The United Nations has released a sweeping report that outlines gross inequities across the globe, whereby more than two billion people do not have clean drinking water, and more than four billion lack reliable sanitation infrastructure.
Although the U.S. federal government has monitored the country’s groundwater for the last 30 years, scientists say that only now can they begin to understand long-term pollution in the largest aquifers. The U.S. Geological Survey’s National Water Quality Assessment says concentrations of chloride and sodium are on the increase, and in California, nitrate levels are climbing, according to Circle of Blue.
California’s largest agricultural region, the San Joaquin Valley, is facing numerous challenges to its groundwater supply, including overdraft and contamination, according to a new study that explores threats to overall sustainability in the region.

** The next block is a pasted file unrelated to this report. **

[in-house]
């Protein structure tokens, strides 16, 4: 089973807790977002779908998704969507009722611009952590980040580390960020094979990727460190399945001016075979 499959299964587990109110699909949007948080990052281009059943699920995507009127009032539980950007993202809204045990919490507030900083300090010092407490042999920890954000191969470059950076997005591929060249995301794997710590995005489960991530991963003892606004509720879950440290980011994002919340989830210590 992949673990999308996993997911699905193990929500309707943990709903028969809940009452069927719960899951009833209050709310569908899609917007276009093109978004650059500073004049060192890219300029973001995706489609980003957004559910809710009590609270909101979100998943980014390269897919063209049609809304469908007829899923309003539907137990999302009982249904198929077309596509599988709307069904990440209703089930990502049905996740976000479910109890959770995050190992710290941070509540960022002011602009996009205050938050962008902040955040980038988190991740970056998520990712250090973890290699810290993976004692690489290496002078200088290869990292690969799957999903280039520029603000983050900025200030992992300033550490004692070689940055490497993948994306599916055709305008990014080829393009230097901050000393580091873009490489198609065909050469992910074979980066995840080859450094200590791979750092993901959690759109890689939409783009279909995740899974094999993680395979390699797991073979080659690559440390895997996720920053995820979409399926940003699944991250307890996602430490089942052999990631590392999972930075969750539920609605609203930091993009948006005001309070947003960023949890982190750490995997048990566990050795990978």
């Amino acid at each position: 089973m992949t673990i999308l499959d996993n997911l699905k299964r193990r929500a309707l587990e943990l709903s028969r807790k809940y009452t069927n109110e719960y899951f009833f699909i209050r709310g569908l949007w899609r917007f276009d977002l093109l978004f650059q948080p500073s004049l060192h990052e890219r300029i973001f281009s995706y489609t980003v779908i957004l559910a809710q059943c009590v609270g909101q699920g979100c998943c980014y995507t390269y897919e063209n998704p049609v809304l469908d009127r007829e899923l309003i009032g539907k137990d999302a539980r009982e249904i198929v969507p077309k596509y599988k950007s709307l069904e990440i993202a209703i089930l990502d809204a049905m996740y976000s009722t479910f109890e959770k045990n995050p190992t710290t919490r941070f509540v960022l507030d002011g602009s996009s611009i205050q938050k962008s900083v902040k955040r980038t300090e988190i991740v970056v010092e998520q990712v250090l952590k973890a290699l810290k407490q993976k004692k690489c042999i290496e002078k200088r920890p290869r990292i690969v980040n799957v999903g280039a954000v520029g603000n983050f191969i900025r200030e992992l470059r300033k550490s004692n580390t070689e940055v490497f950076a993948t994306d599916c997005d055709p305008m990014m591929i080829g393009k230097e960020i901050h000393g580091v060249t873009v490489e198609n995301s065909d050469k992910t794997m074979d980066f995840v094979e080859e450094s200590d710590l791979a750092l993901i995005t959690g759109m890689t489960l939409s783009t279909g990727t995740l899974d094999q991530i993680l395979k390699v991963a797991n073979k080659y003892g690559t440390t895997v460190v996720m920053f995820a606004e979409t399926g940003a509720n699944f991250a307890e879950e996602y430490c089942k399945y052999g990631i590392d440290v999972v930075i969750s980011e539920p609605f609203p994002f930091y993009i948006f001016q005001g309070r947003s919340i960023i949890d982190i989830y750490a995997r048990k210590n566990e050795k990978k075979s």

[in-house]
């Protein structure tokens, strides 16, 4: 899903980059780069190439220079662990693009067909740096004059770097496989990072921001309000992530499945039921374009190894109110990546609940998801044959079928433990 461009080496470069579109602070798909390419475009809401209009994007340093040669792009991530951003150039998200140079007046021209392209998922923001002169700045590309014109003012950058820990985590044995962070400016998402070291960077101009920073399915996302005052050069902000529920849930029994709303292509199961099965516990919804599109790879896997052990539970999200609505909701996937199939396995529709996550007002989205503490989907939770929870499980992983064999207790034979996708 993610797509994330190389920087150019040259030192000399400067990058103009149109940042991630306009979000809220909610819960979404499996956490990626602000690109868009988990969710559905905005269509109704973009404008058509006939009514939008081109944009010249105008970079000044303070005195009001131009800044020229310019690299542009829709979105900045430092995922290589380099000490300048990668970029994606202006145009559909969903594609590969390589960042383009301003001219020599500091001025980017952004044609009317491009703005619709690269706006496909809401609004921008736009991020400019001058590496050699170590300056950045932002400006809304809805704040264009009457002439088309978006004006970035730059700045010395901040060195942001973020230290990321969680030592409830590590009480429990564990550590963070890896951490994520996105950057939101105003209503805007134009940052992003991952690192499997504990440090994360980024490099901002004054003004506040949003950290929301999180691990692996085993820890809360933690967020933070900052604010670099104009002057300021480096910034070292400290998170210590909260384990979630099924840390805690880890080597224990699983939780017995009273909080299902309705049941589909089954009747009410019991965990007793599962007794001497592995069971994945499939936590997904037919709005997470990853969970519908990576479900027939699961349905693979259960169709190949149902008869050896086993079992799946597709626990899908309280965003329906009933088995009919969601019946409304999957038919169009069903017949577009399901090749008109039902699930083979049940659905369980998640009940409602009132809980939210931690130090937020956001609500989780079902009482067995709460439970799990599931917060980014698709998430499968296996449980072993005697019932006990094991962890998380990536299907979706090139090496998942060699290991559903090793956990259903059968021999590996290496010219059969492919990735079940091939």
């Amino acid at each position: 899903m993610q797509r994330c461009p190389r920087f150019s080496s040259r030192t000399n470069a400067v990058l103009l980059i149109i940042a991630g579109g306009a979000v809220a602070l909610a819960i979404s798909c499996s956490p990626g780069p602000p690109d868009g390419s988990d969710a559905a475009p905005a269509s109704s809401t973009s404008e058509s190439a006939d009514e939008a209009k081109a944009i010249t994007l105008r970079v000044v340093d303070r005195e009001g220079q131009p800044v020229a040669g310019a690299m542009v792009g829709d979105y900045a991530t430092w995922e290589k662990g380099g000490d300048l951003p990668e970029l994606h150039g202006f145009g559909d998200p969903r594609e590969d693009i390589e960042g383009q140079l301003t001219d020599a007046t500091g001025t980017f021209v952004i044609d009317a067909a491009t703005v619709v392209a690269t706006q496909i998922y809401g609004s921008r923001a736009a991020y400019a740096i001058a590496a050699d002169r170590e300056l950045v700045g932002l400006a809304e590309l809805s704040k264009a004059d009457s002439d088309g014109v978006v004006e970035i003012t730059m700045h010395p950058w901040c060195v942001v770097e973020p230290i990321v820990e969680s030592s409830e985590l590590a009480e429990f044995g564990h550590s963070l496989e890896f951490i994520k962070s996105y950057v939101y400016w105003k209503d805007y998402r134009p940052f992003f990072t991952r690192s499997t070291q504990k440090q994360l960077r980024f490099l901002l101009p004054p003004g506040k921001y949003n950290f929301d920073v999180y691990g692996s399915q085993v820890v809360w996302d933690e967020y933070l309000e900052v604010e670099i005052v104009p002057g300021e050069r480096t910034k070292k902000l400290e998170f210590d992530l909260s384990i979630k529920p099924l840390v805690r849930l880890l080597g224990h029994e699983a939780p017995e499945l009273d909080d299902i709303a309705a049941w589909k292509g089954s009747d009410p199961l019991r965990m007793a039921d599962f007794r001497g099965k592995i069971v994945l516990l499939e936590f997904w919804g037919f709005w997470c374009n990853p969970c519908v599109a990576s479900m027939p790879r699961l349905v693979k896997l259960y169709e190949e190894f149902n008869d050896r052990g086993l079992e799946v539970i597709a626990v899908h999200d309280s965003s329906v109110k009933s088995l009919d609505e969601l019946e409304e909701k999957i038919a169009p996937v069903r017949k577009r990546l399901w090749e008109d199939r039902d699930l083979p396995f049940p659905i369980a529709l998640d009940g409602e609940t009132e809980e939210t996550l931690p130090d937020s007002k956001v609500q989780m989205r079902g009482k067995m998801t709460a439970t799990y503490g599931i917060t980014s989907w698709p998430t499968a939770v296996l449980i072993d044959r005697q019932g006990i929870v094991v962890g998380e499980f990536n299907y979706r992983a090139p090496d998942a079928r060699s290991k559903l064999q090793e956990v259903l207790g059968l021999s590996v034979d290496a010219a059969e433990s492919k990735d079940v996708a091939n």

California’s most recent drought started in 2010, and since then, an estimated 147 million trees have died from the dry conditions and bark beetle infestations, a federal count shows.
Because of excessive groundwater extraction, subsidence—the sinking or settling of the ground’s surface—is dragging rural Yolo and Colusa counties in California downward.